NASA is pairing its Nebula platform with open source cloud initiatives to pave the way in governmentwide transitions between private and public cloud computing.
“NASA is increasingly becoming a data driven agency. I think a lot of companies and other agencies are finding themselves swimming in data. We can either throw the data away or we can store the data, process the data, share the data and work with the data,” said Chris Kemp, chief technology officer at the agency, during a presentation Thursday at the Cloud/Gov 2011 conference in Washington.
NASA collects more than a terabyte of information a day and went to the cloud platform, called Nebula, to deal with the deluge of data.
Kemp said Nebula is an open source cloud computing project that lets large amounts of data be stored on systems that can be accessed from any computer, cutting costs and increasing storage.
There are currently more than 400 uses of the Nebula platform across the country among NASA and its research facilities.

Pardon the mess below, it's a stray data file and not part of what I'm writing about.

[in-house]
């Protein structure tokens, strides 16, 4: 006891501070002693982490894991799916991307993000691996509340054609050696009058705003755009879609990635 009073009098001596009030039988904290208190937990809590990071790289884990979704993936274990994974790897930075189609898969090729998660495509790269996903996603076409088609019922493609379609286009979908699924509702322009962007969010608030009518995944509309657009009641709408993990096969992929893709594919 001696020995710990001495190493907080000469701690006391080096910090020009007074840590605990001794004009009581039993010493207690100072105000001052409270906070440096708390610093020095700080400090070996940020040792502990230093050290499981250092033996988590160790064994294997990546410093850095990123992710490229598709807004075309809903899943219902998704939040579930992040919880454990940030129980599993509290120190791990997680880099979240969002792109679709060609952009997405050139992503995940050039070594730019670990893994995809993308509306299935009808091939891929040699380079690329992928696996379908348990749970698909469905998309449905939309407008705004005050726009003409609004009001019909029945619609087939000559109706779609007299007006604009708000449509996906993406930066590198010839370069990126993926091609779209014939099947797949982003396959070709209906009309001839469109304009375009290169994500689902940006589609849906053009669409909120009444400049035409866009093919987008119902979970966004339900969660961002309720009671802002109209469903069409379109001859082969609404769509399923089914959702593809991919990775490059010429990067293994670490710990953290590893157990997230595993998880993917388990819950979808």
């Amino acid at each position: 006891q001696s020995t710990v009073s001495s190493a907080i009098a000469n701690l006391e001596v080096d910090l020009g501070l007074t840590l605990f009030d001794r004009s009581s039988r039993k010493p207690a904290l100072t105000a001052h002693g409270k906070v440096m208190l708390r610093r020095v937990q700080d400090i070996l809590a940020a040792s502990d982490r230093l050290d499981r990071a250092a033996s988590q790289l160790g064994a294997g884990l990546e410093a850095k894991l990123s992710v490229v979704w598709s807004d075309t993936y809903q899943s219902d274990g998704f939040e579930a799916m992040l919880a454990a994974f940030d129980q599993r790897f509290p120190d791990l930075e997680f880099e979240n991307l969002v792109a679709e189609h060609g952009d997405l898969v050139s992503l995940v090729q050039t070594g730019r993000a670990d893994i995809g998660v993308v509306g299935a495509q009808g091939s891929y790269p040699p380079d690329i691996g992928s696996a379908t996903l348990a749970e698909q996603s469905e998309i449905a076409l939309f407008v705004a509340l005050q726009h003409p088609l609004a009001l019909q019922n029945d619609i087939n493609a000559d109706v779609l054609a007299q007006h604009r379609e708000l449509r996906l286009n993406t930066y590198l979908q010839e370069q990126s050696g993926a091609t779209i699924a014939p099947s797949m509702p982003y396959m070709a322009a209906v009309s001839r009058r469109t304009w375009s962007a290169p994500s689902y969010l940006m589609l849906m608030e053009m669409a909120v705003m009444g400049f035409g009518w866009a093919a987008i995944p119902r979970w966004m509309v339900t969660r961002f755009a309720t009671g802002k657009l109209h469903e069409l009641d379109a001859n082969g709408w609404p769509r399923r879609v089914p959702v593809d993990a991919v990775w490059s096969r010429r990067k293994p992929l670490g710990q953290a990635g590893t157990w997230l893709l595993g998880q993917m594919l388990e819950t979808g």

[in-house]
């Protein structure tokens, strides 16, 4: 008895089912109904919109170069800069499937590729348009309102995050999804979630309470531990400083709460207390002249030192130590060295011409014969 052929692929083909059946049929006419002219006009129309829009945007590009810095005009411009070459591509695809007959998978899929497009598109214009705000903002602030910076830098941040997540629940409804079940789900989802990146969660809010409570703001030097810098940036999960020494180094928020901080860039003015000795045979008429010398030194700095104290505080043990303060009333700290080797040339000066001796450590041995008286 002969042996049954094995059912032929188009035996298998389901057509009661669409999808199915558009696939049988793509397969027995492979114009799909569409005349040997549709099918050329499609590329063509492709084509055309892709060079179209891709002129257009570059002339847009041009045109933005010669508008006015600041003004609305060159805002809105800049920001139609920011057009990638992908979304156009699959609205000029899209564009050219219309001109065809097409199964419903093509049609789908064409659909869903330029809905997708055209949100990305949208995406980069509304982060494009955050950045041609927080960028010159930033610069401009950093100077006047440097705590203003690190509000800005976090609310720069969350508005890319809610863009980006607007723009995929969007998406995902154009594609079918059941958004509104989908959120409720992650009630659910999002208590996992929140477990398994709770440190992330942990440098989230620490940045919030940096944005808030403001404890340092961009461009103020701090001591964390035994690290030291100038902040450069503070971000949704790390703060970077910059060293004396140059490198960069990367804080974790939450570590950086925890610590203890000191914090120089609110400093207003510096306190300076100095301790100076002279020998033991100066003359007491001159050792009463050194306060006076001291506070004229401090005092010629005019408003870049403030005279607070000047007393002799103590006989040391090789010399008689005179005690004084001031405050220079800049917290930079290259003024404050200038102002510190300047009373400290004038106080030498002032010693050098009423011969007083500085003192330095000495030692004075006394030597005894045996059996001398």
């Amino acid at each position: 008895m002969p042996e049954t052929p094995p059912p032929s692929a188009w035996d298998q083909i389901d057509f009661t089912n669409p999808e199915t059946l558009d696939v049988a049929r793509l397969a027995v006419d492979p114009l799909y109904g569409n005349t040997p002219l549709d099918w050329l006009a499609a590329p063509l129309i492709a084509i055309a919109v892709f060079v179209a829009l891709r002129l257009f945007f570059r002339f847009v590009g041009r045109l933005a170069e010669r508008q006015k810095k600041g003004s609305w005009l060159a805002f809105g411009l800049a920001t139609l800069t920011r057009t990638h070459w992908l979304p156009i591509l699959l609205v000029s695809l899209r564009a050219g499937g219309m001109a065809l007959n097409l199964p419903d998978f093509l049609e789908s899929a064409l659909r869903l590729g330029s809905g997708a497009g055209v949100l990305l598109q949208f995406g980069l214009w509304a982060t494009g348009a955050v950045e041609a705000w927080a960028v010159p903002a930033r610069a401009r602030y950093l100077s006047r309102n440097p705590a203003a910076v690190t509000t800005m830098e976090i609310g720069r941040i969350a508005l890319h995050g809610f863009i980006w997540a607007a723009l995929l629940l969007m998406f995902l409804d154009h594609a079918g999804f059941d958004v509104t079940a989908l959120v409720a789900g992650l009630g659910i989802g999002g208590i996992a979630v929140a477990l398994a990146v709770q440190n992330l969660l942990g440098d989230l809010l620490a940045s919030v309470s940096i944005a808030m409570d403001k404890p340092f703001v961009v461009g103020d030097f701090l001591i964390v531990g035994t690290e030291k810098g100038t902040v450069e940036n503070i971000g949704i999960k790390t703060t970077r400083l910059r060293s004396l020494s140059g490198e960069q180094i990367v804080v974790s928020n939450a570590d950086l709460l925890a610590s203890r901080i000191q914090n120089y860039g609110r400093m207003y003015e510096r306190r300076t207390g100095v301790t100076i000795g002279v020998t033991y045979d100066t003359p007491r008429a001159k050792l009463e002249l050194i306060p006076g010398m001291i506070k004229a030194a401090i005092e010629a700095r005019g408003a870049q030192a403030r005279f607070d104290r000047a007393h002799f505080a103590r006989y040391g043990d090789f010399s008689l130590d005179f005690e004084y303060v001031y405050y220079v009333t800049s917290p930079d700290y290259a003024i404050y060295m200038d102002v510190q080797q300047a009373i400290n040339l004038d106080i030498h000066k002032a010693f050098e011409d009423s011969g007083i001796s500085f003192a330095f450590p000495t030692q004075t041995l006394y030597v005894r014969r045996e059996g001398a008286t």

With such a large amount of users requesting the platform, NASA collaborated with OpenStack, an open source cloud hosting service. The Nebula platform is open to anyone who would like to incorporate it in their enterprise, Kemp said.
“If you are interested in doing a cloud, but you have some use case that precludes you from using a public cloud, but you still want to run VMware, or you still want to run hyper-V, or you still want to run Xenserver, now you can,” said Kemp.
Many agencies are debating whether to move to private or public cloud services. Kemp said private cloud computing requires the user to “treat the cloud computing stuff separately than the virtualization stuff and the data center consolidation stuff. I think that people looking at developing separate strategies for this is the right approach.”
Kemp also said that a true cloud is elastic, letting the users de-provision resources just as fast as they can provision them, making Nebula a secure, efficient, cost effective step in the direction of public cloud computing.
“Agencies that adopt private clouds are helping every single project take more than one step towards the public cloud; I’d say 90 percent of the way to a public cloud,” Kemp said. “So as we work these issues out, there will be a tidal wave of additional savings once we don’t have to operate any infrastructure internally within the government.”
John Buckner is an intern with Federal News Radio.
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